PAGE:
FOM: What is f.o.m., briefly?
Robert.Black at nottingham.ac.uk
Tue Oct 2 16:52:00 EDT 2001
My problem with Peter Schuster's one-liner is not 'a priori' but
rather 'synthetic'. I take it as uncontroversial that Kant's
explication of 'synthetic' (or 'analytic') is no longer viable
(because the subject/predicate theory of logic it presupposes was
shot out of the water in 1879 by Frege). The only modern notion of
'synthetic' that I know that gets off the ground is the Fregean
notion that, roughly, synthetic knowledge is knowledge that goes
beyond logical knowledge. But it's not at all obvious that
mathematical knowledge goes beyond logical knowledge because:
1) Whether there is a philosophically significant distinction between
mathematics and logic and if so where it falls is up for grabs (is
'second-order logic' logic etc)?
2) Even if you've decided which truths are logical truths, you've got
to decide whether or not the the fact that a logical truth is a
logical truth (rather than just true) is a further logical truth
(e.g. you could plausibly claim that the logical truths of
first-order logic are all the logical truths there are, and for each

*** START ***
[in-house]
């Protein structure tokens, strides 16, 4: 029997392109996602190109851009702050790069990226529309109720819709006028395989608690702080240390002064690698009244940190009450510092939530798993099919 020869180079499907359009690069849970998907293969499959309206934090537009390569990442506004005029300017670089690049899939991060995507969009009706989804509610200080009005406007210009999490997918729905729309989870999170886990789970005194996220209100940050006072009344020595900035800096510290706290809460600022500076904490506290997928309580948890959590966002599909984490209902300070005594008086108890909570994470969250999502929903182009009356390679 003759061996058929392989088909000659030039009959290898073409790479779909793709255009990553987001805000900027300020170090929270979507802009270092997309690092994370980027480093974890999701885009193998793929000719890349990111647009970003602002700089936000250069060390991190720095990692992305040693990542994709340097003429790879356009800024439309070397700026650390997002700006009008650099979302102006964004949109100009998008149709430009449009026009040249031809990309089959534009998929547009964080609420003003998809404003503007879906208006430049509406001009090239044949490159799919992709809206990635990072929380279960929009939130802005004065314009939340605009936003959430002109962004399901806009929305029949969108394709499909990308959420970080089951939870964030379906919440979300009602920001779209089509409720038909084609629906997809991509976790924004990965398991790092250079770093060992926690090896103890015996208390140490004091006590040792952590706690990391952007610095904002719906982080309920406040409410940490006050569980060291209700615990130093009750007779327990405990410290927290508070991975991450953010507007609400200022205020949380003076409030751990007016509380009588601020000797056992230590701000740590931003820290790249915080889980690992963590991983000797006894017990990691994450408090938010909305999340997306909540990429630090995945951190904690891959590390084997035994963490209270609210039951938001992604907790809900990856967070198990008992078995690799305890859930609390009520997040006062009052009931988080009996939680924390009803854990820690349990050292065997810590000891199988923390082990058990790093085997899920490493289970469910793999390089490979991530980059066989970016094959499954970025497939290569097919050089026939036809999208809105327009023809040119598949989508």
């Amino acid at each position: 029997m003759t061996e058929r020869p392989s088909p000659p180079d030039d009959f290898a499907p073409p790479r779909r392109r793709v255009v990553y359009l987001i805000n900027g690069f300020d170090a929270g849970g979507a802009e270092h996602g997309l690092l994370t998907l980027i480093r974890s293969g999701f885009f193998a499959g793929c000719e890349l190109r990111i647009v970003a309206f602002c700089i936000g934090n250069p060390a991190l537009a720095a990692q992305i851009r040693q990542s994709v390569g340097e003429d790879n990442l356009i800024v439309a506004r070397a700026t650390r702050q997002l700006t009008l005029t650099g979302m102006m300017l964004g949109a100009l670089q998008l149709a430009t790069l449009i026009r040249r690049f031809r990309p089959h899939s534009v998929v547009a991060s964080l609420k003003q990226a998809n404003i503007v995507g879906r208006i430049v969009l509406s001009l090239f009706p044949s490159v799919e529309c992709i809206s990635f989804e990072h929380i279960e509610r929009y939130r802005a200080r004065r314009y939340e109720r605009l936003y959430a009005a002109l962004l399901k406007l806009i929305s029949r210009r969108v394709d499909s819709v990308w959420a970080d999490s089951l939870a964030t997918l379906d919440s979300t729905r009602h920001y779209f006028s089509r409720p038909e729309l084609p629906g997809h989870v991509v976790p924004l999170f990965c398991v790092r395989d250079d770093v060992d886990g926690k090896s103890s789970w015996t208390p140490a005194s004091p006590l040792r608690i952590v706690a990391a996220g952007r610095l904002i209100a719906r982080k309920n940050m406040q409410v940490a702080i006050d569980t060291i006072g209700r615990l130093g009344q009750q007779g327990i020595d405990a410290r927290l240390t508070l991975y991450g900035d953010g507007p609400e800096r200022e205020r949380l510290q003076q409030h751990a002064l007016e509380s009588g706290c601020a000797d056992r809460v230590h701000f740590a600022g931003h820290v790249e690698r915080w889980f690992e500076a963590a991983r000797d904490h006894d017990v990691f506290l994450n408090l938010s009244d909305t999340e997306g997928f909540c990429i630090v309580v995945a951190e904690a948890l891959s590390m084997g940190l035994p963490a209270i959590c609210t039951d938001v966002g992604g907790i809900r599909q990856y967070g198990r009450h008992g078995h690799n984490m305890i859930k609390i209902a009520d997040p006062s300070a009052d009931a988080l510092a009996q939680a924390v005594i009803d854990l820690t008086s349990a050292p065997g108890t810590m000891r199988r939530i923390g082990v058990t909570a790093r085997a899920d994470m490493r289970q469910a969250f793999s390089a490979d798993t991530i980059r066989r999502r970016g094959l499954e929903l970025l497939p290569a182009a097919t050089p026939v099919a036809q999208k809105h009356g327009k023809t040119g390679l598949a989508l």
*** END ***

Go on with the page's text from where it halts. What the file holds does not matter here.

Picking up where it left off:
of them the fact that it is a logical truth is not itself a logical
truth but a truth of set theory - because the semantics of
first-order logic is phrased in set theory - and ditto [perhaps in
some ways even more plausibly] for second-order logic).
3) There are still a few logicists around who believe that all
mathematical truths are logical truths.
4) There are other people around who are not logicists but still
believe that all mathematical knowledge is logical knowledge (e.g.
Hartry Field, or any sort of 'if-then-ist' who thinks that all that
mathematicians know is what theorems follow logically from what
So Schuster's suggestion seems to me to presuppose answers to a lot
of very open questions.
>When one is asked to give an explanation as brief as
>possible, could one perhaps reduce foundations of
>mathematics to the question whether synthetic knowledge
>a priori is possible---and, if so, which, how, etc.?
Dept of Philosophy
University of Nottingham
Nottingham NG7 2RD
tel. 0115-951 5845
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